cover of book
 

Forest and Shade Trees of Iowa
by Peter J. van der Linden and Donald R. Farrar
University of Iowa Press, 2011
eISBN: 978-1-58729-995-7 | Paper: 978-1-58729-994-0
Library of Congress Classification QK160.V36 2011
Dewey Decimal Classification 582.1609777

ABOUT THIS BOOK | AUTHOR BIOGRAPHY | TOC | REQUEST ACCESSIBLE FILE
ABOUT THIS BOOK
Back in print at last in a third edition, the classic Forest and Shade Trees of Iowa now has a wealth of full-color photographs and updated, reorganized information that will please both new and returning readers.

 

Part 1 of this guide focuses on identification, with user-friendly keys to both summer and winter trees and illustrated descriptions of more than one hundred common species. The trees are arranged according to similarities in foliage; each entry includes a large scan of a leafy branch along with two or three smaller photos of buds, flowers, fruits, and winter twigs. The text contains a description of the species, its geographical distribution, and notes on how to distinguish it from similar species. Part 2 is divided into conifers and flowering trees and includes all trees native to Iowa, trees that are widely planted, invasive species, some less commonly planted trees, and tall native shrubs that might be mistaken for trees. The authors provide information about the natural history of individual trees, their ecological requirements, pests and diseases that affect them, and their usefulness for such different purposes as windbreaks, landscaping, wildlife plantings, fuel, lumber, and food. Following these two main parts, three shorter sections describe the planting and care of trees, Iowa’s forest communities, and good places to see trees in the state; a glossary and a bibliography are also included.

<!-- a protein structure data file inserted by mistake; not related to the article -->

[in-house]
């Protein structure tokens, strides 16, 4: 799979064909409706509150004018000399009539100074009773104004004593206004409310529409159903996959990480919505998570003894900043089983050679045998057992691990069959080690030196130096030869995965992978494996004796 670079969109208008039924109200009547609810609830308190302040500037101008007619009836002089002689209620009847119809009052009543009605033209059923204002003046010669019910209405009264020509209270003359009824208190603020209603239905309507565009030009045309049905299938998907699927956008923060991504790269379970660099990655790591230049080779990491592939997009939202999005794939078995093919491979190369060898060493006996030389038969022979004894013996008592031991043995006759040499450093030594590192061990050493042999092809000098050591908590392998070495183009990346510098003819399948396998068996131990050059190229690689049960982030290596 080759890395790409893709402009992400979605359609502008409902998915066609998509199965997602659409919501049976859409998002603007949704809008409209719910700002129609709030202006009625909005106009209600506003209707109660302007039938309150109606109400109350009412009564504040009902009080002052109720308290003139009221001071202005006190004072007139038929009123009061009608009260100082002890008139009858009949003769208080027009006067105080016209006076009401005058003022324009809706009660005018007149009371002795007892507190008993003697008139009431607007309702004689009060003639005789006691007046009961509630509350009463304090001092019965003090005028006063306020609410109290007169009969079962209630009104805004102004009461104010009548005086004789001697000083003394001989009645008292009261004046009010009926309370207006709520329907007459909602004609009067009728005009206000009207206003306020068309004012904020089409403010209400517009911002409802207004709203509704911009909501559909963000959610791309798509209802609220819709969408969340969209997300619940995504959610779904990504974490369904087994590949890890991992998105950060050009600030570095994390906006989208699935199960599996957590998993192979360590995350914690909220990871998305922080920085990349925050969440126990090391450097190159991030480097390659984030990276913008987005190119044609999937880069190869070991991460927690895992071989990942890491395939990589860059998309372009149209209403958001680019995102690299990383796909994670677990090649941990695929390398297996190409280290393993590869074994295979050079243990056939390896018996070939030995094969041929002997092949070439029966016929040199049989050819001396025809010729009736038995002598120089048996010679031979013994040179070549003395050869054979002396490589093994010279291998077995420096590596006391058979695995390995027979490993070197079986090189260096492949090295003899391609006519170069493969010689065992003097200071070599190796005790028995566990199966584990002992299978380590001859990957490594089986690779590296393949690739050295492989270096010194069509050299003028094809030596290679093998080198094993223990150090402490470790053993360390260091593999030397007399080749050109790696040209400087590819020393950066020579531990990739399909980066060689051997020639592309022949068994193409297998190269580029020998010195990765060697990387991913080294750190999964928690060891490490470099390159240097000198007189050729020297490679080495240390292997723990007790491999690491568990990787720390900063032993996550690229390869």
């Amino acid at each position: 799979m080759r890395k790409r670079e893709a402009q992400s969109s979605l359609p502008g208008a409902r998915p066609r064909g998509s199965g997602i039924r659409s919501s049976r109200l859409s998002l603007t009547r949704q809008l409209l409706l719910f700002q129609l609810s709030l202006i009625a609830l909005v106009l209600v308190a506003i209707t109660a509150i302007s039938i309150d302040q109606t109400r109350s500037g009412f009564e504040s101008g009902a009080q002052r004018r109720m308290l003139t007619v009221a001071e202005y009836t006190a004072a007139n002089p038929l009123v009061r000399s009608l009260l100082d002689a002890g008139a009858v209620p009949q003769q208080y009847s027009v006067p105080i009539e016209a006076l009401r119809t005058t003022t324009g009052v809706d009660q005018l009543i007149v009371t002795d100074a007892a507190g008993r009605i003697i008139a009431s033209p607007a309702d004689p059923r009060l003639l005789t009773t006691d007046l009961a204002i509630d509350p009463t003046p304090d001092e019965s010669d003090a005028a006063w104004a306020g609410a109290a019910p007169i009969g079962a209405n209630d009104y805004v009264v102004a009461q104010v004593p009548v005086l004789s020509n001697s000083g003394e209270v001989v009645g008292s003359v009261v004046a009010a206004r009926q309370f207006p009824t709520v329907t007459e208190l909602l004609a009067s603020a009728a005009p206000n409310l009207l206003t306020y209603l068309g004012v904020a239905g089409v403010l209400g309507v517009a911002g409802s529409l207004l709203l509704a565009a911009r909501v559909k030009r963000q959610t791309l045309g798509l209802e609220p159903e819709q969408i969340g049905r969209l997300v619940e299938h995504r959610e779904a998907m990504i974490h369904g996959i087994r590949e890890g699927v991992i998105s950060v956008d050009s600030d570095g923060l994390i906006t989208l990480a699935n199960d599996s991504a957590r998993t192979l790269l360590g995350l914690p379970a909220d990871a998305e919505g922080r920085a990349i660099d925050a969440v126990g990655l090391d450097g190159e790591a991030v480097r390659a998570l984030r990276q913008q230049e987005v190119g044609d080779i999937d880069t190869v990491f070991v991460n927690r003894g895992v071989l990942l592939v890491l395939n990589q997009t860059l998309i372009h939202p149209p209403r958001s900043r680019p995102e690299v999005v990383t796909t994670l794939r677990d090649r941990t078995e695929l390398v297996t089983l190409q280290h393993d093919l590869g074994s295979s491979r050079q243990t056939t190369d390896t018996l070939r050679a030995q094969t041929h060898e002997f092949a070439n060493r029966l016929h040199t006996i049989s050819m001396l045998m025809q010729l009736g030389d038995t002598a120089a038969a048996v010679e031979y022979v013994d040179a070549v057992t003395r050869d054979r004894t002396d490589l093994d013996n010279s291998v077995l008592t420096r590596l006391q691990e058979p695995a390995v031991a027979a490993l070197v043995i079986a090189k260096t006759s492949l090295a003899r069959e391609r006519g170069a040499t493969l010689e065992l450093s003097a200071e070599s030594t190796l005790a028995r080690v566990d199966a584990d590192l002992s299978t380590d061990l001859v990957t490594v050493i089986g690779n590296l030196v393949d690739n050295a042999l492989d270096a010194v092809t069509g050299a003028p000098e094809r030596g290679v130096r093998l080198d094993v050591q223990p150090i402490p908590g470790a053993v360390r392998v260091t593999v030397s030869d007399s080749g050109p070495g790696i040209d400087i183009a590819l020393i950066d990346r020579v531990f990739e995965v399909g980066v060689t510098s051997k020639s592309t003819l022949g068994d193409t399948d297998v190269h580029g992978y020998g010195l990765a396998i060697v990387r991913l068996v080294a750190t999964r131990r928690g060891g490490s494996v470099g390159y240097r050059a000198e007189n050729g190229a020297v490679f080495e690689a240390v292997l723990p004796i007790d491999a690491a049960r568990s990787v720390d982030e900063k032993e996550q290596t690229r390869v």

A complete guide to Iowa’s trees, both native and introduced, full of hundreds of color photos, this new edition of Forest and Shade Trees of Iowa will be immensely useful to arborists, foresters, horticulturists, landscape architects, gardeners, and all Iowans and midwesterners who appreciate the beauty and value of trees and want to learn more about them.

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